Article Image

Examining Increases in ED Visits for Leiomyomas

Op-Med is a collection of original articles contributed by Doximity members.

Dr. Amanda Williams is a 2020–2021 Doximity Research Review Fellow. Nothing in this article is intended nor implied to constitute professional medical advice or endorsement. The views expressed in this article are those of the author and do not necessarily reflect the views/position of Doximity. 

A recent publication by Fortin et al. noted a progressive increase in ED visits for patients with a primary diagnosis of leiomyomas. The study looked at information from 2006 to 2017 from a database of over 900 hospitals across the country. During this time, the admission rate for these patients decreased from 23.9% to 11.1%, despite the fact that the overall admission rate for all other primary diagnoses remained relatively stable. Bleeding-related complaints were associated with an increased likelihood of admission. Fortin et al. suggest that the increase in ED utilization for leiomyomas, combined with the decrease in hospital admissions, warrants further examination.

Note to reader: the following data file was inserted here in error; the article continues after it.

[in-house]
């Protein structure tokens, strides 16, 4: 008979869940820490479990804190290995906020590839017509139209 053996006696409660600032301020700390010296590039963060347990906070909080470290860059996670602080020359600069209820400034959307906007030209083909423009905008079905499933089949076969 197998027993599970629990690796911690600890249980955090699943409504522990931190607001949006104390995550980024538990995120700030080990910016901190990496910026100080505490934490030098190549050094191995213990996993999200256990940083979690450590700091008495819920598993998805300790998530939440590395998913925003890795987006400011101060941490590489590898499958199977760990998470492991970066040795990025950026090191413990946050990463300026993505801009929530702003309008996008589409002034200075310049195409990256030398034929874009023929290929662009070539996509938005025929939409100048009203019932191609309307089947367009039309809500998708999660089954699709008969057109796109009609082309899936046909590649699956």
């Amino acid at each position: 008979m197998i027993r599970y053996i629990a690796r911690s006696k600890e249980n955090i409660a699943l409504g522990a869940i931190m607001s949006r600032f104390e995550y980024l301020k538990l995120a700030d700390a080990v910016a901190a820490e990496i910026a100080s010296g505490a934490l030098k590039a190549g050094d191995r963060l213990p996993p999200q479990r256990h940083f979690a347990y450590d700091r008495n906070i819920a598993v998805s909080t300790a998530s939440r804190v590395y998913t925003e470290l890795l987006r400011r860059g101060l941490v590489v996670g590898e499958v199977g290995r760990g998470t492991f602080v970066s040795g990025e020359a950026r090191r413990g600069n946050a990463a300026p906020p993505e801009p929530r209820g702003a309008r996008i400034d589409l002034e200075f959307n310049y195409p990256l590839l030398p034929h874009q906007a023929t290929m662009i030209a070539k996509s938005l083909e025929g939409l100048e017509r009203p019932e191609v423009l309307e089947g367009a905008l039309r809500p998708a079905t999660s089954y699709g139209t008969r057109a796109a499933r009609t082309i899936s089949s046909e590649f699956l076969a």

A combination of factors likely influenced the results of Fortin’s study, including increased numbers of patients receiving treatment in the ED (versus on the hospital floor) and decreased access to outpatient care. Additionally, the patients included in the study were most likely to be in the lowest income quartile and least likely to be in the highest income quartile, which is consistent with prior work showing increased ED use for gynecologic conditions in patients with lower incomes. 

As clinicians, we must strive to understand the reasons underlying ED visits for non-admitted patients with leiomyomas. Improvements in access to outpatient gynecologic care could ameliorate ED utilization for non-urgent issues while also potentially improving patient experiences of care and preventing serious future complications, including those resulting from worsening bleeding related to leiomyomas. Given recent delays in primary and specialty care related to the COVID-19 pandemic, this issue is likely even more critical as we proceed into the future.

Dr. Williams completed her undergraduate training at the University of Notre Dame in 2013 after majoring in physics. She then went on to medical school in Chicago and is now in her final year of ob/gyn residency in Houston, Texas.

All opinions published on Op-Med are the author’s and do not reflect the official position of Doximity or its editors. Op-Med is a safe space for free expression and diverse perspectives. For more information, or to submit your own opinion, please see our submission guidelines or email

More from Op-Med